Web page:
Their homeland is characterized by swampy lowlands punctuated by low hill ridges and volcanoes. The Olmec response to this environment was the construction of permanent cities, and they are, in fact, understood to be the progenitors of every primary element common to later MesoAmerican civilizations. They were the first to build permanent city-temple complexes. They were the first to develop a hieroglyphic script for their language, the earliest known example dating from 650 BCE. They were perhaps the originators of the Mesoamerican ballgame so prevalent among later cultures of the region and used for recreational and religious purposes - certainly they were playing it before anyone else has been documented doing so. Their religion developed all the important themes (an obsession with mathematics and with calendars, and a spiritual focus on death expressed through human sacrifice) found in successor cults. Finally, their political arrangements of strongly hierarchical city-state kingdoms were repeated by nearly every other Mexican and Central American civilization that came after.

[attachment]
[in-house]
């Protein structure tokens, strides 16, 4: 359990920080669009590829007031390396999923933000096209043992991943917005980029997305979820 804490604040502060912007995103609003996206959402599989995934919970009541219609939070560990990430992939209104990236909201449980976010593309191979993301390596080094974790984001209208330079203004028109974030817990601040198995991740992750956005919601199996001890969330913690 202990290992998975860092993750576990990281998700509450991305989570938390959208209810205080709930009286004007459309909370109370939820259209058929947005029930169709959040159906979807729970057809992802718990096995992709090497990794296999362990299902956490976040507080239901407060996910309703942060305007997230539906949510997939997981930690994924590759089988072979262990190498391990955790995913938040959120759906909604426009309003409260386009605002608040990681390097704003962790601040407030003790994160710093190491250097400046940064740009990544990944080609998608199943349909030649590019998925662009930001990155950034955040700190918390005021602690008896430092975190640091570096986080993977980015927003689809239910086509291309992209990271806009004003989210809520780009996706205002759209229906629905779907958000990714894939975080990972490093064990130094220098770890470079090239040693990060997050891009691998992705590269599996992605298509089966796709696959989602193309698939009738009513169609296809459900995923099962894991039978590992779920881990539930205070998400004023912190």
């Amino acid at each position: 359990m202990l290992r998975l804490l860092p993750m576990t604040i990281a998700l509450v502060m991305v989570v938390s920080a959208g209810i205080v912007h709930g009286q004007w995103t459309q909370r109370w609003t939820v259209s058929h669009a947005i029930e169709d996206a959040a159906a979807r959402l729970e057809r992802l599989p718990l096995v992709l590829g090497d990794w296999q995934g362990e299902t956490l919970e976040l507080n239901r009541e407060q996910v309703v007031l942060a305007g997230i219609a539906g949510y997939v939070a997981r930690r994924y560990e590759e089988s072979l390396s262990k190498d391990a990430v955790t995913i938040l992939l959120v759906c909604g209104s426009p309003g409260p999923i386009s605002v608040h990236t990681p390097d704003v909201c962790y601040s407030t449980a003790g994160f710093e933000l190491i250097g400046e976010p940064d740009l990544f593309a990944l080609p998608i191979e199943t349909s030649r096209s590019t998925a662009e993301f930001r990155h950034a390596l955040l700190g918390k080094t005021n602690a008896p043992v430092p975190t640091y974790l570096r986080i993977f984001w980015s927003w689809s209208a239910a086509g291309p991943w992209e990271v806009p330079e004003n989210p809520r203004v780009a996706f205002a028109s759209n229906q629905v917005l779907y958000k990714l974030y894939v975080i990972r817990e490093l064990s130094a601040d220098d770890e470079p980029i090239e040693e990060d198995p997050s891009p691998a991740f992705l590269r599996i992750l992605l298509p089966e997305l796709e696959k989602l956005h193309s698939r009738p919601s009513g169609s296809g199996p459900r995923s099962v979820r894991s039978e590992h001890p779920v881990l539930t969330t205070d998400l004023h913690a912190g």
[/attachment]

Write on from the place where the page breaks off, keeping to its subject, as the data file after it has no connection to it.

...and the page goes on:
Olmec artforms emphasize monumental statuary and small jade carvings. While a common theme is to be found in jaguar representations of various sorts, perhaps the best-recognized Olmec art involves enormous helmeted heads, half buried in low mounds. These seem to be portraits of famous ball players, or perhaps kings rigged out in the accoutrements of the game. Olmec figurines were also found abundantly through their period.
Very few individual Olmec people are known to modern scholars; the following sample will perhaps convey some flavor of the people.